The State Department has recommended about $1.2 billion in military sales to Saudi Arabia in a new phase of the modernization program for that country's National Guard, departmental officials said yesterday.

If President Carter gives his approval and Congress goes along, the Saudis will receive tanks and a wide range of arms and gear for the improvement of four National Guard mechanized battalions.

Another four battalions have been undergoing modernization in a joint U.S.-Saudi program since 1973, according to State Department spokesman Hodding Carter. The United States agreeded in the spring of last year to look into the possibility of reequipping the additional batalions, Carter said.

Carter rejected suggestions that the sale of additional arms to the world's largest oil exporter might be linked to the recently announced increase in Saudi oil production. "U.S. arms sales have been conducted without any regard or links to Saudi positions on oil," the spokesman said.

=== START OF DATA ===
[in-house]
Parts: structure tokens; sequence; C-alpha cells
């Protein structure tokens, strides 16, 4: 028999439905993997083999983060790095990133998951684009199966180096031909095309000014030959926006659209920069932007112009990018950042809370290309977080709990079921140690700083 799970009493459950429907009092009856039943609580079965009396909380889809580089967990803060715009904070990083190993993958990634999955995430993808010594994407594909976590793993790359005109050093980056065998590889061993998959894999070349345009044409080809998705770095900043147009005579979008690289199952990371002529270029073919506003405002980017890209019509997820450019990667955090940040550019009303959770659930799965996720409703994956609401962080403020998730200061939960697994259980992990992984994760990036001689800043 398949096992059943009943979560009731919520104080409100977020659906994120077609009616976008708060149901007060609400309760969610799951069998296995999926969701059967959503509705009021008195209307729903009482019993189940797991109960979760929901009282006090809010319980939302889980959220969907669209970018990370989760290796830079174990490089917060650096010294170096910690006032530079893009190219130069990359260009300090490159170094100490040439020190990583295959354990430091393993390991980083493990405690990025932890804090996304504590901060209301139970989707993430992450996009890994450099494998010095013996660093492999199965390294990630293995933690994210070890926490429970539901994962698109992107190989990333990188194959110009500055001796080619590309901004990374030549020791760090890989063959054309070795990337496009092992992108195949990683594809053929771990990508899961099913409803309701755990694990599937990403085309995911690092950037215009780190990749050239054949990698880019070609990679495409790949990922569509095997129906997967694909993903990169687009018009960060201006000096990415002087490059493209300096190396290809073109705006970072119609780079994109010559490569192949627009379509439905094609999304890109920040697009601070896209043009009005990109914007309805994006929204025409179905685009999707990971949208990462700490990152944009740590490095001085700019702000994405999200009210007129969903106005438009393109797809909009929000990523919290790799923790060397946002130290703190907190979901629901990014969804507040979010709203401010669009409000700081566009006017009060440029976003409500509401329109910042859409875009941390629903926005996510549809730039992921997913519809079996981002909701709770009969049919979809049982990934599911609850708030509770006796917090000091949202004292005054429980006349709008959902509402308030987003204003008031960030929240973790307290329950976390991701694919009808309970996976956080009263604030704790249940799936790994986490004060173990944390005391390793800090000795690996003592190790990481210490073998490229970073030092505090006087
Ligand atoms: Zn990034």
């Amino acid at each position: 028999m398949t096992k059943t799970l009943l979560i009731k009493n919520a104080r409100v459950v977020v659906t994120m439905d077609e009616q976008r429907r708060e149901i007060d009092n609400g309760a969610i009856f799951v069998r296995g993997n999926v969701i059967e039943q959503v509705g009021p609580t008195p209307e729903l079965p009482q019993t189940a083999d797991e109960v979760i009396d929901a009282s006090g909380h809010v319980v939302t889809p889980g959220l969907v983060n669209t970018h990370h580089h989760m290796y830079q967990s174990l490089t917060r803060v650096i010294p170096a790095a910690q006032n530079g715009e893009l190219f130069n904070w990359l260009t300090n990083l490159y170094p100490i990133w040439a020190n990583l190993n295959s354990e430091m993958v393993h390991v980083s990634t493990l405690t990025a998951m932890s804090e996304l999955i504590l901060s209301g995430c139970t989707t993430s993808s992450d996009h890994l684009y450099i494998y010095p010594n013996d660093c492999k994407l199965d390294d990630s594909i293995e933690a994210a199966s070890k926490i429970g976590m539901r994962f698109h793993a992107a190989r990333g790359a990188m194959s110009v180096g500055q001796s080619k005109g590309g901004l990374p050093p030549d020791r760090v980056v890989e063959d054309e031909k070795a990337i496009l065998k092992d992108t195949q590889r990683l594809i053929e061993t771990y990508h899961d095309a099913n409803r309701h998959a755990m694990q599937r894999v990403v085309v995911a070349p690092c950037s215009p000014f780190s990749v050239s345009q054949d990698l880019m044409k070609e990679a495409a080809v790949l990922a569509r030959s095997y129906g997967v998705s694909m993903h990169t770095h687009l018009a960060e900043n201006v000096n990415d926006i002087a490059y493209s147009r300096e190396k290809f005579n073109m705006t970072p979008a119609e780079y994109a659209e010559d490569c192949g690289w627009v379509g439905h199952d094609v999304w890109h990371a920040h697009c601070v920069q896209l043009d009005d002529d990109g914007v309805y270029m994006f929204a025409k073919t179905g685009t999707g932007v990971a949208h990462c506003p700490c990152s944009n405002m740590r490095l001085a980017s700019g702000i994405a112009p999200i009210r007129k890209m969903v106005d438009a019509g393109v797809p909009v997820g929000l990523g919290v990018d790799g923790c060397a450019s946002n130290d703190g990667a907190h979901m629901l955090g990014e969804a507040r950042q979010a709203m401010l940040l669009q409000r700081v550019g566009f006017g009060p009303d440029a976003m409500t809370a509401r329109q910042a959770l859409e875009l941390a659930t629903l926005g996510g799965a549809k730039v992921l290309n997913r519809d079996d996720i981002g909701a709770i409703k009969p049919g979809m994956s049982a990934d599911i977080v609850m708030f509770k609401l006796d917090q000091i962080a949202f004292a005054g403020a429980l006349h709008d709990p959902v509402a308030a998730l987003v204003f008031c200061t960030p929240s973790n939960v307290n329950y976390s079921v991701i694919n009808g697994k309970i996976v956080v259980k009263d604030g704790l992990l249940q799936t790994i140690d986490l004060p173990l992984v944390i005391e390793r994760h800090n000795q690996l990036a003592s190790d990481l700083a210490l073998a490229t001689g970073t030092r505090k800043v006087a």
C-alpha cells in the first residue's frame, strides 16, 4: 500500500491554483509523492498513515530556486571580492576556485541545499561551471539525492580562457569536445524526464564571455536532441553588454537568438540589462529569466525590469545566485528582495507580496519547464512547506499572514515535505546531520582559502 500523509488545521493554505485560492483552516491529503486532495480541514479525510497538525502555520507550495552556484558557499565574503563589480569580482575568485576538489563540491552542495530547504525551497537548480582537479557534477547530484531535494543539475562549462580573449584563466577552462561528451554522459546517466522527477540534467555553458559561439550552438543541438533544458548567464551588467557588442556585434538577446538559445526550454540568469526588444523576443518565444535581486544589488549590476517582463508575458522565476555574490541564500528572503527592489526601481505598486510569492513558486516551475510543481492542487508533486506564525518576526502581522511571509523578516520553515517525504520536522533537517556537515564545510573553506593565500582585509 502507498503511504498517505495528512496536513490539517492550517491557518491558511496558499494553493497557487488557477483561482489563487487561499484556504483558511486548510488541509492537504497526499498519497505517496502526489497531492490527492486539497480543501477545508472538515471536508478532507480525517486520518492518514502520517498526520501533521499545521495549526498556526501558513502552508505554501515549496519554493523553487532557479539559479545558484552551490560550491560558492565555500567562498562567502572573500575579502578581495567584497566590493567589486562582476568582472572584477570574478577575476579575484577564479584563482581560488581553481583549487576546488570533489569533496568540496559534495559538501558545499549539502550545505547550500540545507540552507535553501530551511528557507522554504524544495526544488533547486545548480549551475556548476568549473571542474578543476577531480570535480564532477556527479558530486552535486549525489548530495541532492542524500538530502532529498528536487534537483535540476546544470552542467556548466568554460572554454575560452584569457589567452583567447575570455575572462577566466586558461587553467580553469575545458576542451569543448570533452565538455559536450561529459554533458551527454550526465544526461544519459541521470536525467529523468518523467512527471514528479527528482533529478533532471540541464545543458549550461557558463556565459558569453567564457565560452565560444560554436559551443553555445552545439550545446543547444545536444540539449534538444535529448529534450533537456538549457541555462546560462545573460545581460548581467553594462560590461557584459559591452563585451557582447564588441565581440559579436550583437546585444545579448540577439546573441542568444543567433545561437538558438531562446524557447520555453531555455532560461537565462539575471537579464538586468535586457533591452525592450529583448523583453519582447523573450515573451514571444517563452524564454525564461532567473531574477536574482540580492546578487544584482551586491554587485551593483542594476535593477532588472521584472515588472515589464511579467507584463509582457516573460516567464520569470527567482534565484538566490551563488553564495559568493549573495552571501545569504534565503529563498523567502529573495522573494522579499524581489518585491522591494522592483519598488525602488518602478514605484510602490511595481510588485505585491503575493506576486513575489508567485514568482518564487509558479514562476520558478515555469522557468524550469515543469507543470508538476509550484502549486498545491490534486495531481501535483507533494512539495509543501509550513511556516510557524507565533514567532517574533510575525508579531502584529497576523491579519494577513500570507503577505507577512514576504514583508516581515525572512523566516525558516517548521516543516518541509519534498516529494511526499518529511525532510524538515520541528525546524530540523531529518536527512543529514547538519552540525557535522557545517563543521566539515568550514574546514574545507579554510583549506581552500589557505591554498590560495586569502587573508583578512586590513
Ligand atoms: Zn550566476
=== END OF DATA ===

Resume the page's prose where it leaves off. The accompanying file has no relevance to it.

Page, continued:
The Saudis, after urging by the United States, recently agreed to increase their oil production about 1 million barrels per day for a temporary period. The production increase is expected to have an important effect on the tight and recently chaotic international petroleum market.

A 14-member Pentagon survey group, headed by Maj. Gen. Richard D. Lawrence, was in Saudi Arabia from March to June to confer with military leaders there.